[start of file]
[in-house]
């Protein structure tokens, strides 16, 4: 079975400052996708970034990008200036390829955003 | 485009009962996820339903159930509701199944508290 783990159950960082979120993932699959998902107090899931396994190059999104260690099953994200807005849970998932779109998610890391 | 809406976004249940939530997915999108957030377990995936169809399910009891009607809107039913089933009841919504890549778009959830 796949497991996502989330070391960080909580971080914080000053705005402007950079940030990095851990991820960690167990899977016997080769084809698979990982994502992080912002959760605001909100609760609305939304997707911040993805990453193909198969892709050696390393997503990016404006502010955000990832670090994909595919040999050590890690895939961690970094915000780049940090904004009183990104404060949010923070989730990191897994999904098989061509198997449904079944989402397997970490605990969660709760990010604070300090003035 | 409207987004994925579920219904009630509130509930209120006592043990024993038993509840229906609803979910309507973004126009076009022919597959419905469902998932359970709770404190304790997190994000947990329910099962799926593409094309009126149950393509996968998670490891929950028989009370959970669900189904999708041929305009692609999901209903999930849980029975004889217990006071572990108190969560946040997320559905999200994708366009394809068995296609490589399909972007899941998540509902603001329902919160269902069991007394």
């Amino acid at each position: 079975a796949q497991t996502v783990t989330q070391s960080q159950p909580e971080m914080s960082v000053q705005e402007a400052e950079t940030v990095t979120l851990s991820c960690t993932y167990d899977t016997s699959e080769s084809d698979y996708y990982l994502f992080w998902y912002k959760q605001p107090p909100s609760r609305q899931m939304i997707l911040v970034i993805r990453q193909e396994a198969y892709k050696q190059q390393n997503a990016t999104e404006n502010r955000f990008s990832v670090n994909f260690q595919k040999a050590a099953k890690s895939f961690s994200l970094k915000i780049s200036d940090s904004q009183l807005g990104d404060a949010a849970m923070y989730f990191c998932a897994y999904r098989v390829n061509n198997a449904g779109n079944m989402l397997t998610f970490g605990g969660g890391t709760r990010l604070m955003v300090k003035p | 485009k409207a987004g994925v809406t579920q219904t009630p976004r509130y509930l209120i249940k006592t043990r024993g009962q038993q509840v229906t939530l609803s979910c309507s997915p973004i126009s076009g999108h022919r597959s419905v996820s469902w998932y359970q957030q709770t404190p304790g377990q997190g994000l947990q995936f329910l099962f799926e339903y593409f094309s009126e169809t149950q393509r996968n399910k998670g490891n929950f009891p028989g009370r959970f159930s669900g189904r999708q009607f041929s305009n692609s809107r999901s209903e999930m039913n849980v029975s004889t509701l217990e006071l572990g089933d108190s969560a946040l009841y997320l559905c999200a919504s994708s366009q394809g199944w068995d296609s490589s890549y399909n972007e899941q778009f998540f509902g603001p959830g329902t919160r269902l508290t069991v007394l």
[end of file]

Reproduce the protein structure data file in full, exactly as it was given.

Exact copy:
[in-house]
């Protein structure tokens, strides 16, 4: 079975400052996708970034990008200036390829955003 | 485009009962996820339903159930509701199944508290 783990159950960082979120993932699959998902107090899931396994190059999104260690099953994200807005849970998932779109998610890391 | 809406976004249940939530997915999108957030377990995936169809399910009891009607809107039913089933009841919504890549778009959830 796949497991996502989330070391960080909580971080914080000053705005402007950079940030990095851990991820960690167990899977016997080769084809698979990982994502992080912002959760605001909100609760609305939304997707911040993805990453193909198969892709050696390393997503990016404006502010955000990832670090994909595919040999050590890690895939961690970094915000780049940090904004009183990104404060949010923070989730990191897994999904098989061509198997449904079944989402397997970490605990969660709760990010604070300090003035 | 409207987004994925579920219904009630509130509930209120006592043990024993038993509840229906609803979910309507973004126009076009022919597959419905469902998932359970709770404190304790997190994000947990329910099962799926593409094309009126149950393509996968998670490891929950028989009370959970669900189904999708041929305009692609999901209903999930849980029975004889217990006071572990108190969560946040997320559905999200994708366009394809068995296609490589399909972007899941998540509902603001329902919160269902069991007394």
């Amino acid at each position: 079975a796949q497991t996502v783990t989330q070391s960080q159950p909580e971080m914080s960082v000053q705005e402007a400052e950079t940030v990095t979120l851990s991820c960690t993932y167990d899977t016997s699959e080769s084809d698979y996708y990982l994502f992080w998902y912002k959760q605001p107090p909100s609760r609305q899931m939304i997707l911040v970034i993805r990453q193909e396994a198969y892709k050696q190059q390393n997503a990016t999104e404006n502010r955000f990008s990832v670090n994909f260690q595919k040999a050590a099953k890690s895939f961690s994200l970094k915000i780049s200036d940090s904004q009183l807005g990104d404060a949010a849970m923070y989730f990191c998932a897994y999904r098989v390829n061509n198997a449904g779109n079944m989402l397997t998610f970490g605990g969660g890391t709760r990010l604070m955003v300090k003035p | 485009k409207a987004g994925v809406t579920q219904t009630p976004r509130y509930l209120i249940k006592t043990r024993g009962q038993q509840v229906t939530l609803s979910c309507s997915p973004i126009s076009g999108h022919r597959s419905v996820s469902w998932y359970q957030q709770t404190p304790g377990q997190g994000l947990q995936f329910l099962f799926e339903y593409f094309s009126e169809t149950q393509r996968n399910k998670g490891n929950f009891p028989g009370r959970f159930s669900g189904r999708q009607f041929s305009n692609s809107r999901s209903e999930m039913n849980v029975s004889t509701l217990e006071l572990g089933d108190s969560a946040l009841y997320l559905c999200a919504s994708s366009q394809g199944w068995d296609s490589s890549y399909n972007e899941q778009f998540f509902g603001p959830g329902t919160r269902l508290t069991v007394l």